Montageman: A dude who writes

March 7, 2007

Kaboom!

Filed under: atari, videogames — montageman @ 4:45 am

There was always something entertaining about watching that convict migrate across the television screen; dropping bombs as he moved from left to right.  The object of the the game is simple: don’t let the bombs hit the ground.  The player controls a bucket that must catch all of the bombs.  Childly simplistic though it may be, Kaboom! is what Atari was all about – simple but addictive gameplay.  It was quite possible for anyone to pick up a controller and play most Atari games almost seamlessly. This is due to the Atari’s inviting joystick and one button controller – a very comforting piece of technology.  The idea, and many of the ads for Atari concentrate on this, was to make playing Atari a family event replacing board games and repurposing the television beyond what the VCR had done already.

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January 30, 2007

Interest & Atari

Filed under: affect, atari, interest, videogames — montageman @ 4:32 am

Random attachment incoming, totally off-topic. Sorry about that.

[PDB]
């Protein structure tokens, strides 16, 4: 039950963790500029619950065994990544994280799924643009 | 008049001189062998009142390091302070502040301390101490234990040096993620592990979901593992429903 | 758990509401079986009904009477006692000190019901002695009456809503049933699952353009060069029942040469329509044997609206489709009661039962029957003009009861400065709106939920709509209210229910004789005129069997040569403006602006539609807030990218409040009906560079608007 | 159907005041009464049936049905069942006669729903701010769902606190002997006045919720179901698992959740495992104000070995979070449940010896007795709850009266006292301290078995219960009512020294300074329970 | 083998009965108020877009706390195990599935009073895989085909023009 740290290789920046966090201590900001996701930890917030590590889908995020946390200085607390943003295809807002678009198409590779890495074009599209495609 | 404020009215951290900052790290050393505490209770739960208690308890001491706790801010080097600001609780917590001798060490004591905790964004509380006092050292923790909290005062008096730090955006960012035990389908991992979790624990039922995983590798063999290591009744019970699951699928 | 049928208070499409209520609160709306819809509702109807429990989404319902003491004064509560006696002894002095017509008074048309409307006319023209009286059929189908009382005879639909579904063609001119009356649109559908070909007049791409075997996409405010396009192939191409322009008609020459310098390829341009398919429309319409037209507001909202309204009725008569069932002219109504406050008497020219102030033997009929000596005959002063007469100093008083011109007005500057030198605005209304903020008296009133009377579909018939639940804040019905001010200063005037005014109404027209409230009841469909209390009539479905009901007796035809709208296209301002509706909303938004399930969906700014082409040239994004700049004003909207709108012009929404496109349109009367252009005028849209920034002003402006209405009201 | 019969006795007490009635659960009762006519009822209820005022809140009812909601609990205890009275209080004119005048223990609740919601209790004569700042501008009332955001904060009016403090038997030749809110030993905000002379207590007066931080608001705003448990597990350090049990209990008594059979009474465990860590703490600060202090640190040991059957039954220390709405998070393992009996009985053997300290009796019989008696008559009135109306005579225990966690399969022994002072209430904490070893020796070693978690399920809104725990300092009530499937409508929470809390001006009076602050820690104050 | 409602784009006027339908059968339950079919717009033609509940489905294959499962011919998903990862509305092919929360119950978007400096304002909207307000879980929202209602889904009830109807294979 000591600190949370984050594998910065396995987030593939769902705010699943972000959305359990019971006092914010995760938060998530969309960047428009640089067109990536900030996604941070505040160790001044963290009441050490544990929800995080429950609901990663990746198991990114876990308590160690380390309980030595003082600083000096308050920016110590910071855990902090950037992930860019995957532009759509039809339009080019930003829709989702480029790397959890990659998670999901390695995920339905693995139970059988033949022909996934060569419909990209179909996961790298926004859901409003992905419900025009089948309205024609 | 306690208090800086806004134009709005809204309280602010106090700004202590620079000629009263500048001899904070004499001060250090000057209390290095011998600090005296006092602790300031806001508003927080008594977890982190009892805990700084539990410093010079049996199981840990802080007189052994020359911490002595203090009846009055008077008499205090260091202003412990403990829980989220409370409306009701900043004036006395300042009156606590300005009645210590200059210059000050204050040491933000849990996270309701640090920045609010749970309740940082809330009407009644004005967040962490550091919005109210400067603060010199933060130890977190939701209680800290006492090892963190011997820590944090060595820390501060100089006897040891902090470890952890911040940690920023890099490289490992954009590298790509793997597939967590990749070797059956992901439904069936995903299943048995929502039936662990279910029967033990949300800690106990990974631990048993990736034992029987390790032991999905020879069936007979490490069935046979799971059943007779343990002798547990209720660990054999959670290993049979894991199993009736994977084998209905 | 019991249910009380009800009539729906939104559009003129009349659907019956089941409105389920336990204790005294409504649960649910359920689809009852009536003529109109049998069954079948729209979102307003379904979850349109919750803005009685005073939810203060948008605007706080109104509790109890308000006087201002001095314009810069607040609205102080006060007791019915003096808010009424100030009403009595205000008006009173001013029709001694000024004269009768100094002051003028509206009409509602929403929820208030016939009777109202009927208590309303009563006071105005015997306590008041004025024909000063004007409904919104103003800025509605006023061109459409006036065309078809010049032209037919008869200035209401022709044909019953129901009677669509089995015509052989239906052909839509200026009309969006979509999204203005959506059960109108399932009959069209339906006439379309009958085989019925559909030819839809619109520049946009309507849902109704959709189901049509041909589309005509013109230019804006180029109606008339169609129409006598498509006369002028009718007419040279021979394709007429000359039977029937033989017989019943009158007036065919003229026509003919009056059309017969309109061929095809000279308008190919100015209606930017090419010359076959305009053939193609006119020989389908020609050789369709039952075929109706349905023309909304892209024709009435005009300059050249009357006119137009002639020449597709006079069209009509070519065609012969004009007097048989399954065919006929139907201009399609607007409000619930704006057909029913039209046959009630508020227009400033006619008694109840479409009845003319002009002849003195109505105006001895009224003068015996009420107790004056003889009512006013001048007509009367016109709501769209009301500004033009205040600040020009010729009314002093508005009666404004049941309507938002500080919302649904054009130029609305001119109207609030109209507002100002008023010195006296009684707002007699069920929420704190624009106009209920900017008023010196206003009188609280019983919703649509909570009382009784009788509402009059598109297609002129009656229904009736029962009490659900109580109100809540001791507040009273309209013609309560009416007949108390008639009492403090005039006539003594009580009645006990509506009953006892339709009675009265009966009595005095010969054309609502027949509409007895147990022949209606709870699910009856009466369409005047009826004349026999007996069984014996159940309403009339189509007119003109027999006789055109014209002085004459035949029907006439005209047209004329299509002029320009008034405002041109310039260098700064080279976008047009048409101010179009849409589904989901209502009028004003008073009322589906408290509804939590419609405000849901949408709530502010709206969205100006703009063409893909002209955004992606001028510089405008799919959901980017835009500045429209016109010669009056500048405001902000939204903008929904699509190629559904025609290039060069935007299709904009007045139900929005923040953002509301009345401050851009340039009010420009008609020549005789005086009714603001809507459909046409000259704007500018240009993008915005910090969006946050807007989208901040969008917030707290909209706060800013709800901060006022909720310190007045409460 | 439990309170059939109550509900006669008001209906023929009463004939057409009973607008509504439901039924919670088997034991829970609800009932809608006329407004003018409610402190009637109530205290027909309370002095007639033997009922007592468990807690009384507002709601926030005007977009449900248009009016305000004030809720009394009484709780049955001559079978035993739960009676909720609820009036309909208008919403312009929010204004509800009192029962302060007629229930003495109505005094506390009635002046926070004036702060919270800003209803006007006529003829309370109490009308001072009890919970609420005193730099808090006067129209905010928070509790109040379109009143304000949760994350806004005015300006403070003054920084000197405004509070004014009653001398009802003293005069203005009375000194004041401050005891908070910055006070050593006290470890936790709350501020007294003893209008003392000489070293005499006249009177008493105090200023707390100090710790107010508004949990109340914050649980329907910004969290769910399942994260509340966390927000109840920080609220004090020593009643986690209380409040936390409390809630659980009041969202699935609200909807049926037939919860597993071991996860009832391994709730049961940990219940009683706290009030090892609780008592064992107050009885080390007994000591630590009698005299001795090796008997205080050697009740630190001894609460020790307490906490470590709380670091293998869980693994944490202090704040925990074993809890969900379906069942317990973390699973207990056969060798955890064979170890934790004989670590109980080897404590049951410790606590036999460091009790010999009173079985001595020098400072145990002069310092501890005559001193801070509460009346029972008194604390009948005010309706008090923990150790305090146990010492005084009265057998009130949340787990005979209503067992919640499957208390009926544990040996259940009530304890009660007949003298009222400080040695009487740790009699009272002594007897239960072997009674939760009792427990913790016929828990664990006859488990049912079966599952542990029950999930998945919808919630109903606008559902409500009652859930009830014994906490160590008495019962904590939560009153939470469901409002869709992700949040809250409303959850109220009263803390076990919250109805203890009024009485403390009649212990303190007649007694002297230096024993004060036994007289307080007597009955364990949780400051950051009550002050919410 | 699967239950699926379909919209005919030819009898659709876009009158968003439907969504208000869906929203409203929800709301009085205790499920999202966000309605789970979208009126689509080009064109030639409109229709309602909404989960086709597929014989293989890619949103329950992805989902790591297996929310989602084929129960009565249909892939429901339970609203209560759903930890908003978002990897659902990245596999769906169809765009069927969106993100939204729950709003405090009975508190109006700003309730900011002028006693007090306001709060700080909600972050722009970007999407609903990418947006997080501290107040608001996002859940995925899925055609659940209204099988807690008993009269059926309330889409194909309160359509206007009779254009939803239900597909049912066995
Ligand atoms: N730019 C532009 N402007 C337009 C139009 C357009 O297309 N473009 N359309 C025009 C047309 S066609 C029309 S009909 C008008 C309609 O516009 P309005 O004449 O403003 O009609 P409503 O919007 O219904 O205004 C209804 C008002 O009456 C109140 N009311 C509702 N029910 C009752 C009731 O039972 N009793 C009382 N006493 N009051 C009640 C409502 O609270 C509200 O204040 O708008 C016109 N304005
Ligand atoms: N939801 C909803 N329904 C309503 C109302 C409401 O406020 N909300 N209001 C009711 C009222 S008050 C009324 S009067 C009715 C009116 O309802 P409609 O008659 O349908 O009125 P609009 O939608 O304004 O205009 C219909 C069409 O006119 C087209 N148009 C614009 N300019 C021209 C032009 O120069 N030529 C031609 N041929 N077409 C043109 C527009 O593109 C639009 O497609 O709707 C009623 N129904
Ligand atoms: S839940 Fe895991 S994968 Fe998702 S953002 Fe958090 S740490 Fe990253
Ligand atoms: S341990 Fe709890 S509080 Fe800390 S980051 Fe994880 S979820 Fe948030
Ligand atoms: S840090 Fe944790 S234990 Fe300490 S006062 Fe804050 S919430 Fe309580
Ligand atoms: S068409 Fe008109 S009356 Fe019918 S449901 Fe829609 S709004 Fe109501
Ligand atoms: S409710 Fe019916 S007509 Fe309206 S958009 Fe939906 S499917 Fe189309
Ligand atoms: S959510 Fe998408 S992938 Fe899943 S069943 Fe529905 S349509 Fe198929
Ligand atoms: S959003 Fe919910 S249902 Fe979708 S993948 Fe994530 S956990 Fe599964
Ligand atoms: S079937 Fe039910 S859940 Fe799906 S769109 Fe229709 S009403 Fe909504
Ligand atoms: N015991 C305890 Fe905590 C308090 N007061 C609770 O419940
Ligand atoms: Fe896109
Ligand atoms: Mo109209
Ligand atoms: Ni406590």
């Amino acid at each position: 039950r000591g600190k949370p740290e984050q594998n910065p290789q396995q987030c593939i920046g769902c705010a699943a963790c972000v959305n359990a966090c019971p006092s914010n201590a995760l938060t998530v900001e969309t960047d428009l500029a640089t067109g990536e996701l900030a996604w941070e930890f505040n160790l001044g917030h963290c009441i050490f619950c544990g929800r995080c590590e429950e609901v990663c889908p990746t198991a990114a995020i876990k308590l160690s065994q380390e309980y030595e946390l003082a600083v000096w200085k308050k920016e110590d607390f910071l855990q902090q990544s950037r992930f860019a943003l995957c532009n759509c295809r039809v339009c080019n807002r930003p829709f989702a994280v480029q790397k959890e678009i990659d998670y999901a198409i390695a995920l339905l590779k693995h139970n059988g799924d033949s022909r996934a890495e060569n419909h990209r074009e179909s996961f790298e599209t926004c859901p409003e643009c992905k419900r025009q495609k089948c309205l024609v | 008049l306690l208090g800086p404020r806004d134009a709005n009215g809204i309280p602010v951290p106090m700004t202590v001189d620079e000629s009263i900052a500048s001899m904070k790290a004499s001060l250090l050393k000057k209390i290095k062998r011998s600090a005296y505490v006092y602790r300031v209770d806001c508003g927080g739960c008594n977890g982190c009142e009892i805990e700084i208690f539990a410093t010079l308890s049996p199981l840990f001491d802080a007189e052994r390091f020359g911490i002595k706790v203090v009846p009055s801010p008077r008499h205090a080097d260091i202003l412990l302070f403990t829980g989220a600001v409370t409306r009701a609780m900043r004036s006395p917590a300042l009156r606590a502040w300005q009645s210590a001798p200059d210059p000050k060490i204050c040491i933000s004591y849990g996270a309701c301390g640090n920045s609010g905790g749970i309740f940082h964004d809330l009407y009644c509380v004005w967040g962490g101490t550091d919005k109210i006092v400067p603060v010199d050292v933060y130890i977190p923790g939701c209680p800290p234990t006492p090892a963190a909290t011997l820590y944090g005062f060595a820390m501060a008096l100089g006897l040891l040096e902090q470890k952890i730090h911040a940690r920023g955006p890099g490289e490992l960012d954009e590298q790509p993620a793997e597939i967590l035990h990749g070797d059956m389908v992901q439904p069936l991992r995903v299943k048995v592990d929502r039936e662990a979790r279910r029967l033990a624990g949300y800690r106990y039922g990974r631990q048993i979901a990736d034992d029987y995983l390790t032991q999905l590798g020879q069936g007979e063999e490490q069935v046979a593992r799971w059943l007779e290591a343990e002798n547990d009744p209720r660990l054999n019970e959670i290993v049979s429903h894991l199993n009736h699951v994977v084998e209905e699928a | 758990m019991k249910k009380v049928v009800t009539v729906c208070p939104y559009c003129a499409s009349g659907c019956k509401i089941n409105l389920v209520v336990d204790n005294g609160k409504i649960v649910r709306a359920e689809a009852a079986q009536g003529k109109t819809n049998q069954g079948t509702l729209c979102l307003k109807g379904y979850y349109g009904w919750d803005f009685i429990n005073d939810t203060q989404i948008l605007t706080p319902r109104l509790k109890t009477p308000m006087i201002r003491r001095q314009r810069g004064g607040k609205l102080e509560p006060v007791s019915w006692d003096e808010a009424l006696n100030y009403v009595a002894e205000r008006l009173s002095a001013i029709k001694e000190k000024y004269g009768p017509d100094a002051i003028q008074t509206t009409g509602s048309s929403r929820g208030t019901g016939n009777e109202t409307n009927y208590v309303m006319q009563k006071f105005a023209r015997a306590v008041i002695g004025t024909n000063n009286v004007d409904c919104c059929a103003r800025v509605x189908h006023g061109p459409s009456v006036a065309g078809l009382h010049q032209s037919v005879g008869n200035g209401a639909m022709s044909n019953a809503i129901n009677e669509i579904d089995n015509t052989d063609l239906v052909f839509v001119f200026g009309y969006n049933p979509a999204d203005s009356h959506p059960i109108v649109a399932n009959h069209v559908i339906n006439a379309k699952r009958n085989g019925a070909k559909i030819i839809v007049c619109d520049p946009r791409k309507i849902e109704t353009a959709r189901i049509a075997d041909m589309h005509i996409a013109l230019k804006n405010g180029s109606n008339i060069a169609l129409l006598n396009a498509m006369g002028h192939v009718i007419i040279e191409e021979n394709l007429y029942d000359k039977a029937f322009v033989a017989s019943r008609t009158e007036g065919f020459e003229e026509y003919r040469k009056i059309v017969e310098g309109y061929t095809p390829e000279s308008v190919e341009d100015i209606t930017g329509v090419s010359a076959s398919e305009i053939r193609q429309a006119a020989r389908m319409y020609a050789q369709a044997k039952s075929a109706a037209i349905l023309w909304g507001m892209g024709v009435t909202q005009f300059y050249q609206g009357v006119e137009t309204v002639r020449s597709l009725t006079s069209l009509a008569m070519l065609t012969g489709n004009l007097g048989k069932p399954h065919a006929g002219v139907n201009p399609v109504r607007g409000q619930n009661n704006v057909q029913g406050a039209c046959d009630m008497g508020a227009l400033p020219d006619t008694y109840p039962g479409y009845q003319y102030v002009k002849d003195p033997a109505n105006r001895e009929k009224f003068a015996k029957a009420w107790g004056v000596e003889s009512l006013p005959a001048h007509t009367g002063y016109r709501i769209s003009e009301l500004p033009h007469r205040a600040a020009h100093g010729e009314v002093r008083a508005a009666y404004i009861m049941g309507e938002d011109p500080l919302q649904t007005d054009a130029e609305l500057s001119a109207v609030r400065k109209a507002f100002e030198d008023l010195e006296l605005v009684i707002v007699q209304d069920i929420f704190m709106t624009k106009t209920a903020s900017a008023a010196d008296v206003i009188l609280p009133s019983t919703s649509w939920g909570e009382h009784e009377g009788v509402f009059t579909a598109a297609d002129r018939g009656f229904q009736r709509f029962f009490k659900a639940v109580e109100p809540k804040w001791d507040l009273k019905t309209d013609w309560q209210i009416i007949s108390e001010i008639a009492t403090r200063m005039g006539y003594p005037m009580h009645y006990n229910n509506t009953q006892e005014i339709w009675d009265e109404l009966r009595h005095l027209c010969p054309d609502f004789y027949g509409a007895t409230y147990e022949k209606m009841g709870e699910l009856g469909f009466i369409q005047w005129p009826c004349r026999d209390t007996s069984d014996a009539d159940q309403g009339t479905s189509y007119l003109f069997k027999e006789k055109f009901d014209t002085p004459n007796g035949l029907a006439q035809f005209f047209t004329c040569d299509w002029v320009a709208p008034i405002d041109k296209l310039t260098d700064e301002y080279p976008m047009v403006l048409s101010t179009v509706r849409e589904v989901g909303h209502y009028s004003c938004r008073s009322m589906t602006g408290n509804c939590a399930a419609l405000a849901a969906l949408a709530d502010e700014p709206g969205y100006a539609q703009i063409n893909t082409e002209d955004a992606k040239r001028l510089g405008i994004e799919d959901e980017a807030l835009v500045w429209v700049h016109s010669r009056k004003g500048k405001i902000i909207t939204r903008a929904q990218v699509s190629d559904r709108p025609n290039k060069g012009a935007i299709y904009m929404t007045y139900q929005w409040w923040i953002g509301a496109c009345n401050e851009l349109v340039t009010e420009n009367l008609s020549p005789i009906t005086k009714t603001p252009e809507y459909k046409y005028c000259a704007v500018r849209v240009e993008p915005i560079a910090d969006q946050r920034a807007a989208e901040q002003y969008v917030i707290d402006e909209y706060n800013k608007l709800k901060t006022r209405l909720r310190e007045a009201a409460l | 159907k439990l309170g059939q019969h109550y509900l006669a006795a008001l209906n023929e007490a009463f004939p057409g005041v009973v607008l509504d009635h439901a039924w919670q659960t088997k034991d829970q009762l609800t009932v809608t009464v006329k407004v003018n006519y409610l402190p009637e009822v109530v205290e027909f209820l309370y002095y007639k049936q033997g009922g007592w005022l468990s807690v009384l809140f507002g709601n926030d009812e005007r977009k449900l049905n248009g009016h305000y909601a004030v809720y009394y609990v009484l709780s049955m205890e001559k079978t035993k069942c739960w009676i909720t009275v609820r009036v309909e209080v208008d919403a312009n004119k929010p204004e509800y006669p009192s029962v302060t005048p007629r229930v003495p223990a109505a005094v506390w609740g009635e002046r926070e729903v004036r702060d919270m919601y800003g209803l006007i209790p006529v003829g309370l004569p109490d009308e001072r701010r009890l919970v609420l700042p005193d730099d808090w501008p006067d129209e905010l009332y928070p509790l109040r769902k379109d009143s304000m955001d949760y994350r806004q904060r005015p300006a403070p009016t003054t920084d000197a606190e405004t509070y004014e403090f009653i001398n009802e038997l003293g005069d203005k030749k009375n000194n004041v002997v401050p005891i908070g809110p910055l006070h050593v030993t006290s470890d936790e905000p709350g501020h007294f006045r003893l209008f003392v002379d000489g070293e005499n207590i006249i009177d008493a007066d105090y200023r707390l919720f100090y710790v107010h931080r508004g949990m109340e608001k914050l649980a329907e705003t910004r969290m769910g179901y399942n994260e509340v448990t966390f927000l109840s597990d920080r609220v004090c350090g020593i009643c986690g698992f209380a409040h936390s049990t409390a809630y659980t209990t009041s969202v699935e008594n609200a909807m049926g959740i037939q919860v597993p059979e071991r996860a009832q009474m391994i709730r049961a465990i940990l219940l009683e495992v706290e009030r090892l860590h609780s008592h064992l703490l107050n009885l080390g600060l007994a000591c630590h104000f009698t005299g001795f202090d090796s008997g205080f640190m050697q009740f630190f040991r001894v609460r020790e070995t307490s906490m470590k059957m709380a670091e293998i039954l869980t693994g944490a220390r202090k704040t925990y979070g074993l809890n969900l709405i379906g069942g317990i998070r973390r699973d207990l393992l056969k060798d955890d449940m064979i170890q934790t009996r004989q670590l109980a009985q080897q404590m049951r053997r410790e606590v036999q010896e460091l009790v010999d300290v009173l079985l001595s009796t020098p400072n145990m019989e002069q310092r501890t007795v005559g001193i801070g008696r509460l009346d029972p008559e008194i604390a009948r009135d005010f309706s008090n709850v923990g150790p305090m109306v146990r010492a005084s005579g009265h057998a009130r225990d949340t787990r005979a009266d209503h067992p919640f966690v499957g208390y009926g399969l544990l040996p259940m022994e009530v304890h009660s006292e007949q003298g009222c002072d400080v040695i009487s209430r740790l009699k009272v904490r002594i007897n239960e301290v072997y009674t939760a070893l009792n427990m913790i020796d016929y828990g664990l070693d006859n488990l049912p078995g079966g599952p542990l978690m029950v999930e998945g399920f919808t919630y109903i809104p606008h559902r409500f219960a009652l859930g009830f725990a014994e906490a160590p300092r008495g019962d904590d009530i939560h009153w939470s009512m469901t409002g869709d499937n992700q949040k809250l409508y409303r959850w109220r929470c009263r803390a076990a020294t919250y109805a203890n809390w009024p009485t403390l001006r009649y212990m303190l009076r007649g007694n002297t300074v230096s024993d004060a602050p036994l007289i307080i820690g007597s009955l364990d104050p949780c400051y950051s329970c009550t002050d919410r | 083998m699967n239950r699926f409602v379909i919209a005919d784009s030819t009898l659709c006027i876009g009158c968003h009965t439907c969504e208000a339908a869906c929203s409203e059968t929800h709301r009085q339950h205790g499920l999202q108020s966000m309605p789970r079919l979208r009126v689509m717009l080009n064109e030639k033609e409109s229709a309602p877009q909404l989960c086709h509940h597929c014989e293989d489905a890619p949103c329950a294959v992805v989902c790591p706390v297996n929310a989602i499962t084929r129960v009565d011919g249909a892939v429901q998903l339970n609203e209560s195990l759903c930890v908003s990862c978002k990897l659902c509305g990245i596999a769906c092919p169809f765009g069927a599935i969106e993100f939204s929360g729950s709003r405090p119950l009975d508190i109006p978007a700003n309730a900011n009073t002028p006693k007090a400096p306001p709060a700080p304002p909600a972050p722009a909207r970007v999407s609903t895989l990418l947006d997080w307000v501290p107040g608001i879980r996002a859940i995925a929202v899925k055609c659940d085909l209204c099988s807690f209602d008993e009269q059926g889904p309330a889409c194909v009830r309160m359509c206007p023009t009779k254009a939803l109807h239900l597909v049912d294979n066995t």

My dad and his friends used to play Realsports Football for Atari 2600.  The system was housed in our basement on Stephens St. in Saint Clair Shores.  Realsports Football is the only videogame that I can picture my dad playing.   Nights playing Atari did not involve me, however, they involved my dad’s friends and gambling for either money or dinners.  Realsports Football offered very little in terms of “real football,” but what it did offer was a chance for players to imagine themselves as that week’s hot quarterback, wide receiver, or defensive end.  “Ken Anderson throws to the wide open receiver!” Atari games required an interactivity beyond that of the joystick and the game.  To truly enjoy Football, there had to be some knowledge of real football.  Early games elicited, as Tomkins might argue, interest from players because interest is a necessary condition for the formation of the perceptual world (71).  Tomkins is talking about a much larger interest here, but bringing to the level of the game works.  For Atari to work, gamers had to be interested.

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